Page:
After that the rest of the morning was pretty uneventful.  Dave managed to land a few smaller fish and I managed nothing.  We spent the rest of the day continuing to work our way upstream.  We found one spot that was rather interesting.  When we first got there we could see some fish holding in a pool behind a blow down.  We were trying to figure out how to get to them when we began to question if they were even trout.  Eventually we saw the forked tails and realized they were suckers.  When we turned around to leave I spotted a pair of Adirondack chairs at the edge of the river.  Someone must have brought them down so we took advantage of that person’s hard work and generosity and sat there for a bit to take in the scenery.  After a bit we hit the river or at least Dave did.  I headed downstream but most of the area was too deep for me to wade or to mucky. After about half an hour of trying to find a spot to fish I just gave up and went back to the car.  I grabbed my book and sat in one of the stream side chairs and read while Dave fished.  He managed to hook into a better fish but it got tangled up in some logs (the beavers were really active on this stretch) and lost it.

Dave’s First Manistee Brookie

The suckers

Dave’s Brown

The rest of the day provided very little action.  We made one more stop just before dark.  There were several hatches going on of Ephrons, Blue Wing Olives and something so small I had no idea what it was.  We did see a few fish rise to this but nothing to get to excited about.  I did manage to catch a wood turtle here, I almost stepped on him as I was walking upstream.  He was covered in tan colored leeches, which of course I had nothing resembling that in my fly box.  We fished until dark and then called it a day.  A warm meal and bed sounded pretty good right now.  We planned on trying again in the morning anyways.

He doesn’t look impressed.

Sunday morning found us even farther upstream but on the same river.  The section I was going to work had a long bend in the river, almost 300 yards of sunken logs on the left downstream side and all in the shade.  I figured I had to get something here.  In order to increase my chances I cheated a little.  I tied a 12 inch dropper line onto my sculpin and attached a #12 soft hackle.  If I can’t go big I figured I could at least catch something small.  This time though I vowed to not send anything small flying through the air.  I waded in and started my routine once again.  Unfortunately the only action I had was a small 5 inch brown that grabbed my dropper fly.  As promised I didn’t send him flying, I just merely skipped him along the surface as I lifted my rod.  As I reached down to pick him up he came off and quickly swam for the nearest cover.  I did see a few bigger fish as I worked my way around an island but they wanted nothing to do with what I had to offer, the snobs.  Dave didn’t have much luck either so after we got out of our waders we packed up and headed home.  Not the most successful trip in terms of fish caught but I learned a lot about this section of river, found some new access points and tucked them away in  my memory for future dates.  One of these times I’ll time it right and actually catch a fish worth bragging about.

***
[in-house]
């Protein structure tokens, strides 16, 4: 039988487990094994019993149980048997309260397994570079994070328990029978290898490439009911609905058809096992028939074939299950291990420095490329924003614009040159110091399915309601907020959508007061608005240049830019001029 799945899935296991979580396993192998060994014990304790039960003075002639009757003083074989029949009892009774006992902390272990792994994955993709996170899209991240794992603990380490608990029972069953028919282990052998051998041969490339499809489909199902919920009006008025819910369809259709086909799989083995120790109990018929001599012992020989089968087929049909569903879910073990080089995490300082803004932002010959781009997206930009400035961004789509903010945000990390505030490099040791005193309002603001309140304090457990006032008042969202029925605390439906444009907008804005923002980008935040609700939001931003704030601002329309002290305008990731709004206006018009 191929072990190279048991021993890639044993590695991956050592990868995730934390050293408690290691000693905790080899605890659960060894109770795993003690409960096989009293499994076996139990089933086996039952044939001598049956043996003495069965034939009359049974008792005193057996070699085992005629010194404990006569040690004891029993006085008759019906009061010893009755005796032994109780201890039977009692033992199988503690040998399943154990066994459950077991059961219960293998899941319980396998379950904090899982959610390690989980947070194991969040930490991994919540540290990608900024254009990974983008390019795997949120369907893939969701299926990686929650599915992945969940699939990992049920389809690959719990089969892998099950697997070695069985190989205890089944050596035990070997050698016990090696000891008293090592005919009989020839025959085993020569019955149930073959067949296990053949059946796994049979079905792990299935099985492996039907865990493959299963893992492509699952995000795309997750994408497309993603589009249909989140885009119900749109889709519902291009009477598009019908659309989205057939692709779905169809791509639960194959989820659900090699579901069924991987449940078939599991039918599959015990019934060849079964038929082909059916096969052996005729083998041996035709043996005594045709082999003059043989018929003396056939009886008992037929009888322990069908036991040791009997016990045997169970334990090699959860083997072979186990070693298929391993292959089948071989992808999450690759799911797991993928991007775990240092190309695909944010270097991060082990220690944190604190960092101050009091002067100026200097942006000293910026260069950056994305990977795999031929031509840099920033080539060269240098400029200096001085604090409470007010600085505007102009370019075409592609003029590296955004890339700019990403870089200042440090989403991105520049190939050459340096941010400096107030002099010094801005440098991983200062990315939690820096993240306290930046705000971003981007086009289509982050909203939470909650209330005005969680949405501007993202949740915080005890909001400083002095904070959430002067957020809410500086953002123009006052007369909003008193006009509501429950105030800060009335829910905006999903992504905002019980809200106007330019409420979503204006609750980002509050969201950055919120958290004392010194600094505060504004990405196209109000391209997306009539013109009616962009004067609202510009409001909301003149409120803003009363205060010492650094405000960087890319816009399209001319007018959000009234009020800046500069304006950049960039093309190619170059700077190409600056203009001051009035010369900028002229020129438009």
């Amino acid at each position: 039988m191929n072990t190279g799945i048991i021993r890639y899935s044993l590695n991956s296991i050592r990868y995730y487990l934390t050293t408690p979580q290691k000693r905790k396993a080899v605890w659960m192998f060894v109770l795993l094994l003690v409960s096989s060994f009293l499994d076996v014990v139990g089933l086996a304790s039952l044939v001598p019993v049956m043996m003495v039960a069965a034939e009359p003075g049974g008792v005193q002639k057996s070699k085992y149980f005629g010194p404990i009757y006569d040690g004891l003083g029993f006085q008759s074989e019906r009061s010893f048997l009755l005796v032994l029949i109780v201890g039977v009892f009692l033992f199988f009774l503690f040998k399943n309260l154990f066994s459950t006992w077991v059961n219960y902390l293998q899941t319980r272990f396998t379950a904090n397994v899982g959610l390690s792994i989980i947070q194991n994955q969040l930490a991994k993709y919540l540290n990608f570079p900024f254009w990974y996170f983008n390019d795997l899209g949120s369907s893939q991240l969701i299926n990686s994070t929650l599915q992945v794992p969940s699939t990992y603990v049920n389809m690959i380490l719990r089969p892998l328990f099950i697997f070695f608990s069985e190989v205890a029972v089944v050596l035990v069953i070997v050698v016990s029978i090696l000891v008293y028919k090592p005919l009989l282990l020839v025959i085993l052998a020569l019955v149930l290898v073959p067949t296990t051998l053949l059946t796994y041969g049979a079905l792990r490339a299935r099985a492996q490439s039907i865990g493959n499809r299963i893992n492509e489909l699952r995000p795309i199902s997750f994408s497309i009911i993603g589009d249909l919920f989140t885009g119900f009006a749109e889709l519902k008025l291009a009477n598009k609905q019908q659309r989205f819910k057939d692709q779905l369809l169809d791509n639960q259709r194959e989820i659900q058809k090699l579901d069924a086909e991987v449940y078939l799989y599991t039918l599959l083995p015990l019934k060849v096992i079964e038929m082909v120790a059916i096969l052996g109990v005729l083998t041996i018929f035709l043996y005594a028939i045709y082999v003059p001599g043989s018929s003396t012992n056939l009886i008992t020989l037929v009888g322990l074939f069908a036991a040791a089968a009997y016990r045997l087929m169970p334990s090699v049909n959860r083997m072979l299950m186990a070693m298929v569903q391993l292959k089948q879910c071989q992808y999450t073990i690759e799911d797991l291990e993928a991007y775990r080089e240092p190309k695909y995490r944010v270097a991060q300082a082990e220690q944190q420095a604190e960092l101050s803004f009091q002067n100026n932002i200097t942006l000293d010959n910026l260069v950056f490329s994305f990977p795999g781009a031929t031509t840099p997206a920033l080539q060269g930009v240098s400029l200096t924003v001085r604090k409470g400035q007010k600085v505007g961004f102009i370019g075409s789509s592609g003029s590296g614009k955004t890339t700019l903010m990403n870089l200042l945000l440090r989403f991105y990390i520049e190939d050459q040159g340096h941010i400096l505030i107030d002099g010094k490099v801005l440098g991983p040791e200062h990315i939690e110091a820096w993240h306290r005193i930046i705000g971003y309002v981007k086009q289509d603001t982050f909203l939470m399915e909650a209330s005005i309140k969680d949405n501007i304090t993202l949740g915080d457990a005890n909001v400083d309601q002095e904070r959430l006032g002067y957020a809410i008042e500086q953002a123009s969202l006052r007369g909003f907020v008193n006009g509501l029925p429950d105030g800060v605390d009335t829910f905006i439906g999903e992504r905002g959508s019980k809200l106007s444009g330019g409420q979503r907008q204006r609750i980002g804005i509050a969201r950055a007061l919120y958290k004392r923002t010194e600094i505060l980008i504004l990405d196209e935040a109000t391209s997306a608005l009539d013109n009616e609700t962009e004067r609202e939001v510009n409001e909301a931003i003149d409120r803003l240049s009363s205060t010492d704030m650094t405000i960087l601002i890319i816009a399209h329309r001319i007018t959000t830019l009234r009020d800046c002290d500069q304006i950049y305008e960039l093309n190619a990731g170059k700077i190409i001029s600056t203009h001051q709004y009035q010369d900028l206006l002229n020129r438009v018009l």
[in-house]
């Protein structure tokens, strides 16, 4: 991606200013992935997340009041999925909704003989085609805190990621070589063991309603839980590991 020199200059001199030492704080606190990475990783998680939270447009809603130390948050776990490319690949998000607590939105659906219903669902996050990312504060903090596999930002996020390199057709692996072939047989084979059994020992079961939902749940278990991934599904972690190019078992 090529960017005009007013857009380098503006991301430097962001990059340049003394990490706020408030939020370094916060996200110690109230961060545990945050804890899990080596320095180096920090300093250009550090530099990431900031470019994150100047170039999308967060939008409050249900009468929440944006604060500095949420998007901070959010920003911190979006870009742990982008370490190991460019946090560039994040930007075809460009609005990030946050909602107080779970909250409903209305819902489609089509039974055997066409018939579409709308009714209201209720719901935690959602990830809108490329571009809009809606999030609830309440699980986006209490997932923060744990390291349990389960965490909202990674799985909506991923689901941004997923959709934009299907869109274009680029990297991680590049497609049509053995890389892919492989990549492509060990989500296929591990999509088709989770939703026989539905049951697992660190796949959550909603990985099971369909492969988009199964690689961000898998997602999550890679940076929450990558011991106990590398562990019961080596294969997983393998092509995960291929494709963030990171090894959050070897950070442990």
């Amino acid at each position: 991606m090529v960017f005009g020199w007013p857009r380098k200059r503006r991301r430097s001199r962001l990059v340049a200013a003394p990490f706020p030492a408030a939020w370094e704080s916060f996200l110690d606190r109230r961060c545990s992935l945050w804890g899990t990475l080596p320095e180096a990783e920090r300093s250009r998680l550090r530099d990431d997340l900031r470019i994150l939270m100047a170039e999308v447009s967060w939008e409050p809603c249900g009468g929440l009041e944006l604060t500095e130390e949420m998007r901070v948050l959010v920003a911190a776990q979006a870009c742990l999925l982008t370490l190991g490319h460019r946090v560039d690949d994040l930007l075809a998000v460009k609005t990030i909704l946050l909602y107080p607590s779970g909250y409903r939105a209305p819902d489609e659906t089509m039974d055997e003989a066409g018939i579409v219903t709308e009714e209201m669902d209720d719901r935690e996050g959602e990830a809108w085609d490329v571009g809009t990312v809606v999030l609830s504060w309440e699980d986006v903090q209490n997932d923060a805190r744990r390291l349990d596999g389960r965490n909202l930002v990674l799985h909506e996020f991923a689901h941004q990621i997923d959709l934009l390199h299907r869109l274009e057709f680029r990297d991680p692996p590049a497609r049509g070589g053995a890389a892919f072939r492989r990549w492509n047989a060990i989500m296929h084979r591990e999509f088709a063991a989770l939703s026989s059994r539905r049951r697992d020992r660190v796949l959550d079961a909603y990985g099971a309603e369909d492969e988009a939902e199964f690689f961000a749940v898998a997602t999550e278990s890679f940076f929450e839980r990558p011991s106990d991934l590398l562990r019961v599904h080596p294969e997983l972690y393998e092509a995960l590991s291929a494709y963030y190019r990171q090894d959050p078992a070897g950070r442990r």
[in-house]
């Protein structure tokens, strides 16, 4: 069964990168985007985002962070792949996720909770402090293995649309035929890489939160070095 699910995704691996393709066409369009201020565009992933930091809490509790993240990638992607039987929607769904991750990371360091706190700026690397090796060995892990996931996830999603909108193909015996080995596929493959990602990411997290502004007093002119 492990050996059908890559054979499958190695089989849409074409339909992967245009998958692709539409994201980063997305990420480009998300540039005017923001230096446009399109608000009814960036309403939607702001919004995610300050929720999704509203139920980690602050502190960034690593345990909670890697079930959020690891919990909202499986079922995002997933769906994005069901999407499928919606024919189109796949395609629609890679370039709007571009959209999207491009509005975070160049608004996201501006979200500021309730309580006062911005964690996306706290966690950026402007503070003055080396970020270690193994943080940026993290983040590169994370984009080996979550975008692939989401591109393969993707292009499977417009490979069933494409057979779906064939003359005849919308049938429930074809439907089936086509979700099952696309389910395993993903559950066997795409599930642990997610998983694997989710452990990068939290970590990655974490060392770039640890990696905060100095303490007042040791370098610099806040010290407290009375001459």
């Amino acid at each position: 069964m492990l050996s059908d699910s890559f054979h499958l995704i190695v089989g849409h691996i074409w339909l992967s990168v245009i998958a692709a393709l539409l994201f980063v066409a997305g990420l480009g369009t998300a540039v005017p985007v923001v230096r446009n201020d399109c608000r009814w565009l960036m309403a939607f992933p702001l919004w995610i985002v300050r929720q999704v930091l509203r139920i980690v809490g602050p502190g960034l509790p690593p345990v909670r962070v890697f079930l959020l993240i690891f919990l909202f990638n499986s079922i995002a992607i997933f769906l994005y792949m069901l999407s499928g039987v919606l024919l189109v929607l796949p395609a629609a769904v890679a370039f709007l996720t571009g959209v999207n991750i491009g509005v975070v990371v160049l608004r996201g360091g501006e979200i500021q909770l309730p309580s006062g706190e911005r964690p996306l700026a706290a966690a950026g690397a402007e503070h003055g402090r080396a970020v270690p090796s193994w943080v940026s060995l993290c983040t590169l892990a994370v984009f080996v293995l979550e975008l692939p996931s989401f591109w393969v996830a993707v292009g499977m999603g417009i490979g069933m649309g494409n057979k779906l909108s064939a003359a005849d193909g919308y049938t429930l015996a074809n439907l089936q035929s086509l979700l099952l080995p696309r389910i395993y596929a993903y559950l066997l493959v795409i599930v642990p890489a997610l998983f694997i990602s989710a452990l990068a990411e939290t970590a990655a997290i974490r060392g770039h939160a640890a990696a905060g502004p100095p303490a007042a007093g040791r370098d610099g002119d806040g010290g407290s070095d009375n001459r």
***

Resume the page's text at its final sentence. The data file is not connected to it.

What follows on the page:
Not a lot of color for this time of year.



A Change of Pace

19 05 2013

Every year during the month of May my boat and Schaller reels get a break from fishing.  Not because I need a break but because I don’t like catching Silver Bass.  I love to fish but Handlining is strictly a walleye thing.  It wasn’t designed for catching Silver Bass.  They are a take a kid fishing with light tackle thing.  During this time I usually pursue other types of fishing, more recently it has been out of my kayak.  This year it would be something else.

I don’t really remember how it came about but Dave Fitch, a fellow handliner, asked me if a ever went fly fishing.  I told him it had been awhile but I learned how to cast a fly rod when I was about 10 years old and I also tied my own flies.  Next thing I knew I was invited to a weekend fly fishing trip on the AuSable river up near Grayling.  I was a little worried at first.  I hadn’t caught a trout on a fly rod in over 30 years.   I was going to be a little out of my comfort zone.  I would be trading in  my 30 pound test leaders and a 5 inch long Rapala’s for a 2 pound leader and a #16 Adams.  This could get embarrassing.